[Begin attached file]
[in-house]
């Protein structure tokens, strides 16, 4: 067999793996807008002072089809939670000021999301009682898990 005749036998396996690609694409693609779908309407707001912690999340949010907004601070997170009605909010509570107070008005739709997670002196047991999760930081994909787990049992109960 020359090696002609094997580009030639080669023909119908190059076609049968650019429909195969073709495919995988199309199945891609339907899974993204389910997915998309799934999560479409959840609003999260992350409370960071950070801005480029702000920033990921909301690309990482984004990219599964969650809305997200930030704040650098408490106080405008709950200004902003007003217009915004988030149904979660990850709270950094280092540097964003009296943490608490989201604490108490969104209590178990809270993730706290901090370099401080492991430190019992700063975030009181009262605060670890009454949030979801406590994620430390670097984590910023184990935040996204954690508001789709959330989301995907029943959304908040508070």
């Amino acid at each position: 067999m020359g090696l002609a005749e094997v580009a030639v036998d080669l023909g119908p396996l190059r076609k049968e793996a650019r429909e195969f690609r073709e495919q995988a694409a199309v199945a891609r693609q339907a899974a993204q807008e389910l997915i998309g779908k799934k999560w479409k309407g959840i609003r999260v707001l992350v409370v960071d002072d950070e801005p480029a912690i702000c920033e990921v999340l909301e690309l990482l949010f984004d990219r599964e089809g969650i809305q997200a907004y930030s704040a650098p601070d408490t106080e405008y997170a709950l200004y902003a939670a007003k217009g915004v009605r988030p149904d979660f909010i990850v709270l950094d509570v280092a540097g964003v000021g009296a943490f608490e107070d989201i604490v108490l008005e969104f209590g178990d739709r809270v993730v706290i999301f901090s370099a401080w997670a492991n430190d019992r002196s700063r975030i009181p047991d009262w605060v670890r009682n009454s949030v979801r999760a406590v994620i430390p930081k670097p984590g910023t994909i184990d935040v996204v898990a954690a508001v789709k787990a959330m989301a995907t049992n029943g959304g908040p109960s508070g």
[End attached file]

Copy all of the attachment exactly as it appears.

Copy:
[in-house]
């Protein structure tokens, strides 16, 4: 067999793996807008002072089809939670000021999301009682898990 005749036998396996690609694409693609779908309407707001912690999340949010907004601070997170009605909010509570107070008005739709997670002196047991999760930081994909787990049992109960 020359090696002609094997580009030639080669023909119908190059076609049968650019429909195969073709495919995988199309199945891609339907899974993204389910997915998309799934999560479409959840609003999260992350409370960071950070801005480029702000920033990921909301690309990482984004990219599964969650809305997200930030704040650098408490106080405008709950200004902003007003217009915004988030149904979660990850709270950094280092540097964003009296943490608490989201604490108490969104209590178990809270993730706290901090370099401080492991430190019992700063975030009181009262605060670890009454949030979801406590994620430390670097984590910023184990935040996204954690508001789709959330989301995907029943959304908040508070």
């Amino acid at each position: 067999m020359g090696l002609a005749e094997v580009a030639v036998d080669l023909g119908p396996l190059r076609k049968e793996a650019r429909e195969f690609r073709e495919q995988a694409a199309v199945a891609r693609q339907a899974a993204q807008e389910l997915i998309g779908k799934k999560w479409k309407g959840i609003r999260v707001l992350v409370v960071d002072d950070e801005p480029a912690i702000c920033e990921v999340l909301e690309l990482l949010f984004d990219r599964e089809g969650i809305q997200a907004y930030s704040a650098p601070d408490t106080e405008y997170a709950l200004y902003a939670a007003k217009g915004v009605r988030p149904d979660f909010i990850v709270l950094d509570v280092a540097g964003v000021g009296a943490f608490e107070d989201i604490v108490l008005e969104f209590g178990d739709r809270v993730v706290i999301f901090s370099a401080w997670a492991n430190d019992r002196s700063r975030i009181p047991d009262w605060v670890r009682n009454s949030v979801r999760a406590v994620i430390p930081k670097p984590g910023t994909i184990d935040v996204v898990a954690a508001v789709k787990a959330m989301a995907t049992n029943g959304g908040p109960s508070g």